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In page 37, thirteenth line from the bottom, for 80 cents read 60 cents.

In page 67, tenth line from the bottom, for compeadores read compradores.

In page 70, second line of note explanatory of duties on importation into Great Britain, for wool read wood, as being among the articles exempt from the additional duty of five per cent.

In page 73, duty on arrow root, imported into Great Britain from the colonies, for 24 cents per pound read per cwt.

In page 74, bagging cotton, for 20 per cent. ad valorem read 10 per cent. ad valorem,
In page 97, cotton bagging,

In page 85, burr stones, for $2 40

per cut. read

per 100 stones.

In pages 98 and 104, cut and plain glass wares, &c., for correct duty see page 147, which is $19 20 per cut. in addition to the 20 per cent. ad valorem duty.

In pages 112, 131, and 135; iron, round, slit, hammered, rolled, &c., for $1 20 per ton read $1 20 per cwt.

In pages 113 and 126, plains, kerseys, or Kendall cottons, for 15 per cent. read 10 per cent. In page 114, lead, in pigs, for 7 per cent. duty on importation into the British colonies from foreign nations, read 15 per cent.

In page 115, logwood, for 96 cents per ton read $1 08 per ton.

In page 116, marble busts, for correct duty, see Busts.

In page 121, oil of vitrol, for correct duty, see Acid, sulphuric.

In page 152, white oak staves and heading, imported into the British colonies from foreign nations, for $2 per 1,000 read $3 per 1,000.

In page 175, bullion of gold and silver, (For per hectolitre, or 22 gallons, (which rendering of In page 199, gold leaf and gold coin, and all articles composed wholly or chiefly of gold,

In page 207, jewelry,

the duty was occasioned by a typographical error in
the copy of the French tariff used in preparing the
table,) read per hectogramme, or 3 527-1000 oz.
avoirdupois. Gold and silver coin, free.

In page 417, total value of merchandise, for $3,999,666 read $2,999,966.
In page 474, bottom line, for 641,550, read 727,250.

In page 477, bottom line, for 647,531, read 771,142.

In page 480, bottom line, for 689,685, read 778, 644.

In page 486, value of cotton exported to Prussia, 1838, for $6, read $600.

In page 532, after Mexico, third line from bottom, for 40 per cent. ad valorem, read 25 per cent. on the sum of the invoice value, and 40 per cent. thereon added.

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A statement showing the nature and extent of the privileges and restric tions of the commercial intercourse of the United States with all foreign nations, &c."

MARCH 31, 1842.
Read, and laid upon the table.

To the House of Representatives of the United States:

On the 3d day of September last, the House of Representatives passed a resolution in the following terms:

"Resolved, That the Secretary of State be required to report to this House, as soon after the commencement of the next session as practicable, a statement of the privileges and restrictions of the commercial intercourse of the United States with all foreign nations, similar to that communicated to the Senate December 18, 1837, (Doc. 8, 1st session, 26th Congress,) only changing the denominations of the foreign money, weights, and measures, into those of the United States, according to the custom-house entries of domestic exports, and adding columns showing the average amount and value of the articles exported to each country for the years 1838, 1839, and 1840, and of the duties on the same; together with a summary of the average aggregate value of exports to each country for those years, of articles the growth, produce, or manufacture of the United States, with the average amount of duties thereon accruing to each country.”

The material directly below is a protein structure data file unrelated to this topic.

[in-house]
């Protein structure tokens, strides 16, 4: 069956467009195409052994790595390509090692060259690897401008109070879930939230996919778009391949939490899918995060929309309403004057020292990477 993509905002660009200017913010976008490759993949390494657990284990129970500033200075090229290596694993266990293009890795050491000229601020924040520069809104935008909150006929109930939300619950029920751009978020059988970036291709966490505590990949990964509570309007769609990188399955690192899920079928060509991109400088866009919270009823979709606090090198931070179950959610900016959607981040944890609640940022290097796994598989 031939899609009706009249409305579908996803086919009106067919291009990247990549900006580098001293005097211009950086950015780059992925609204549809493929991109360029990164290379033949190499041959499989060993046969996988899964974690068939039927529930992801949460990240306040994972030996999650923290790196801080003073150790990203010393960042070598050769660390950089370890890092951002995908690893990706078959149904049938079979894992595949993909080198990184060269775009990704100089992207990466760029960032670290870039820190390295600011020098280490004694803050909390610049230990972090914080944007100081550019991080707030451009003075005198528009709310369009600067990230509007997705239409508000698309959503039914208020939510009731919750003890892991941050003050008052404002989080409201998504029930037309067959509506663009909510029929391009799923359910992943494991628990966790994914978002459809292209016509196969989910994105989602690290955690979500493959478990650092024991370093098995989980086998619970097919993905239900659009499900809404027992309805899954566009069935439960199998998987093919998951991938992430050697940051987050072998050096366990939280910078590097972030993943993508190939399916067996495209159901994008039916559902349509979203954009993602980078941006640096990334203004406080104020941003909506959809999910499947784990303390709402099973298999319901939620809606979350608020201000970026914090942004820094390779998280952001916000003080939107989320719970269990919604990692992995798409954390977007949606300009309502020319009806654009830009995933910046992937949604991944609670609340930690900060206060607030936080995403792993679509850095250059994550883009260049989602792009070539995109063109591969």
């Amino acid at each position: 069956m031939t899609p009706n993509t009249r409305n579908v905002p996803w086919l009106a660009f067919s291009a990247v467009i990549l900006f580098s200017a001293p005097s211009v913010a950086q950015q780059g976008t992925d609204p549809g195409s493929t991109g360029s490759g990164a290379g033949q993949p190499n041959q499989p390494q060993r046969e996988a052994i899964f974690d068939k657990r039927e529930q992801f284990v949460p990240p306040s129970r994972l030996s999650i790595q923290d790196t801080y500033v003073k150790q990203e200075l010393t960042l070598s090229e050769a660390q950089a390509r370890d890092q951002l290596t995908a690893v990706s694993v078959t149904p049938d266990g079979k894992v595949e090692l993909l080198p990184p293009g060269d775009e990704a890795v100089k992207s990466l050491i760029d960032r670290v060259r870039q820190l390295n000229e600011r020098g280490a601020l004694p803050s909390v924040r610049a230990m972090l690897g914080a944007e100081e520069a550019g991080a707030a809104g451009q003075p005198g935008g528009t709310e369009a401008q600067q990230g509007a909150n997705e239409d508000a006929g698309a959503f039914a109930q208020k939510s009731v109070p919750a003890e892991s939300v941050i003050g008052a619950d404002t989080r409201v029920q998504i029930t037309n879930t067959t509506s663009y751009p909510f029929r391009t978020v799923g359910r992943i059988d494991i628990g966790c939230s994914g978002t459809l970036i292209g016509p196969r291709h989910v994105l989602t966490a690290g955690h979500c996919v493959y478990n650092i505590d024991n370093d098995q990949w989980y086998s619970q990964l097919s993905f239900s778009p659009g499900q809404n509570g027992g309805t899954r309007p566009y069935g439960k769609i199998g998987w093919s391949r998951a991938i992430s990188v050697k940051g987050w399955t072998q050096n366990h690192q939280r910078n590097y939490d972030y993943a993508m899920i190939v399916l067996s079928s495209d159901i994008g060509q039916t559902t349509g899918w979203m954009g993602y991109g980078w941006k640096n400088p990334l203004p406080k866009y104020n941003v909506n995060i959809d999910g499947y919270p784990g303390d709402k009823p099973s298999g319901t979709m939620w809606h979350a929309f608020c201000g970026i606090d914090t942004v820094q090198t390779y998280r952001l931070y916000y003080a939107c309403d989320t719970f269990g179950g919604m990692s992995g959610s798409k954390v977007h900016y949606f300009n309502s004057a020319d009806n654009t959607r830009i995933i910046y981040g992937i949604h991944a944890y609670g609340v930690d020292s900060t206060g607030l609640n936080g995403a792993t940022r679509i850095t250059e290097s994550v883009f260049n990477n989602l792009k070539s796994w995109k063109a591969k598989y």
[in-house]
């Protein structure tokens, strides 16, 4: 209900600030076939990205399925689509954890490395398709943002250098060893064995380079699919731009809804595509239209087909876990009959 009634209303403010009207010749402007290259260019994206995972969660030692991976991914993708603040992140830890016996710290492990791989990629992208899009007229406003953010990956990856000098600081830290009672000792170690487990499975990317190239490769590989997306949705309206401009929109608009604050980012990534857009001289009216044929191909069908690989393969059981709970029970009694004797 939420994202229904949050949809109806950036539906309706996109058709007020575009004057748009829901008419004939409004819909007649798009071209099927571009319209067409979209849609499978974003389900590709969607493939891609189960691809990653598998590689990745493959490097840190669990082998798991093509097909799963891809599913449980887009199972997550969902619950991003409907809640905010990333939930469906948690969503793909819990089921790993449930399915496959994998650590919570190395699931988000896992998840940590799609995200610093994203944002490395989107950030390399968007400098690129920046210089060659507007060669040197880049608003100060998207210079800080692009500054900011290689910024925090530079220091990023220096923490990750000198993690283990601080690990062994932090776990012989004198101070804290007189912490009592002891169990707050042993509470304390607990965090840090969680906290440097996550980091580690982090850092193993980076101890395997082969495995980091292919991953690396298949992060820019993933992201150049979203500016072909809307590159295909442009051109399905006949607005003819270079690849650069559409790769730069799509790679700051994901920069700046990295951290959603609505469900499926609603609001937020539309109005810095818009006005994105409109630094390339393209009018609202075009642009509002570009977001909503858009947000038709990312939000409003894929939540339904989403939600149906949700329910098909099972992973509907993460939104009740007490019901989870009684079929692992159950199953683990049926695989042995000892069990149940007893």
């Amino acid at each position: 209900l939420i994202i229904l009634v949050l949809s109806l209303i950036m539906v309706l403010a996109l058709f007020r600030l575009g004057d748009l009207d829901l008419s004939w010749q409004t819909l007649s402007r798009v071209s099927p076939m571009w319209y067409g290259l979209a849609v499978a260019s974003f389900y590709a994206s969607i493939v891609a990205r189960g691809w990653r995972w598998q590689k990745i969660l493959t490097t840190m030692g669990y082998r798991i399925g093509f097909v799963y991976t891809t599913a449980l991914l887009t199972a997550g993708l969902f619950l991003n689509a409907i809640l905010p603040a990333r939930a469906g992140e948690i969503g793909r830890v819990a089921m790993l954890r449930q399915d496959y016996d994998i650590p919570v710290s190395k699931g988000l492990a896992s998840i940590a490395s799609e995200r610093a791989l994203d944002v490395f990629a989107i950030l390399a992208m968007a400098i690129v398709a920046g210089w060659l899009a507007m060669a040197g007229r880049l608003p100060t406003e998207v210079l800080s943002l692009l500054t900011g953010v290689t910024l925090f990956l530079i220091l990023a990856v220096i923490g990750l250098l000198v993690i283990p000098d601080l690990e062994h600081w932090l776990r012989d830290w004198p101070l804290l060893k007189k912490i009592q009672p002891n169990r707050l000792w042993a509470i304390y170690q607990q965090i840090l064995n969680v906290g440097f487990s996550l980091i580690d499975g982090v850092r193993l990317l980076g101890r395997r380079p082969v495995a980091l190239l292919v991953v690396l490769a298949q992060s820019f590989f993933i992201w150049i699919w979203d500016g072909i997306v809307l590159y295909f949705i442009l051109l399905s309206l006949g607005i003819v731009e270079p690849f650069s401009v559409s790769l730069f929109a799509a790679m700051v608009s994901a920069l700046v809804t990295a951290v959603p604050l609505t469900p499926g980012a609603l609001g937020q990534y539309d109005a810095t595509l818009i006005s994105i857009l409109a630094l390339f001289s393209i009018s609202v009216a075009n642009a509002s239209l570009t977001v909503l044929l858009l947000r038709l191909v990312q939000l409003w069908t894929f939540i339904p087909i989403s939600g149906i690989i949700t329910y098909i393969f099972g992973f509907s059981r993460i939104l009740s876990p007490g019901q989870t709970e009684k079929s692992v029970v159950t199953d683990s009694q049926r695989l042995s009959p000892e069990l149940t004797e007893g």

And on the 31st day of January last, it also resolved, "that, in addition to the information required of the Secretary of State, by the resolution of this House of the 3d of September, 1841, he be required to give a table exhibiting a comparative statement between the tariffs of other nations and that of the United States."

Upon the passage of the first of these resolutions, all means, supposed to be necessary and proper for obtaining the information, were adopted. Circulars were written to the American consuls in the principal commercial nations, their tariffs obtained, so far as practicable, existing treaties examined, and recent commercial authorities extensively investigated. Competent persons have been employed in arranging the information thus obtained,

and in complying with that part of the first resolution which requires thedenominations of foreign moneys, and foreign weights and measures, to bechanged into those of the United States. This part of the duty has been found to require great labor.

Notwithstanding the diligence and assiduity bestowed, by those employed on the work, in collecting and arranging materials, and the degree of personal attention, not inconsiderable, given to it by the' head of the Department, it is not improbable that, in a matter so extensive and various, some omissions and mistakes may be found.

It is believed, however, that not only have inaccuracies in the former publication been, in many instances, corrected, but subsequent regulations. in the commercial codes of foreign nations stated with a good degree of accuracy. In some cases, indeed, it has been found impossible to obtain the most recent changes of tariff laws, but these cases are supposed not to be numerous or very important.

The tables exhibiting a comparative statement between the tariffs of other nations and that of the United States, prepared in obedience to the resolution of the 31st of January last, are believed to be essentially correct, and to present a mass of important information in a plain manner.

MARCH 29, 1842.


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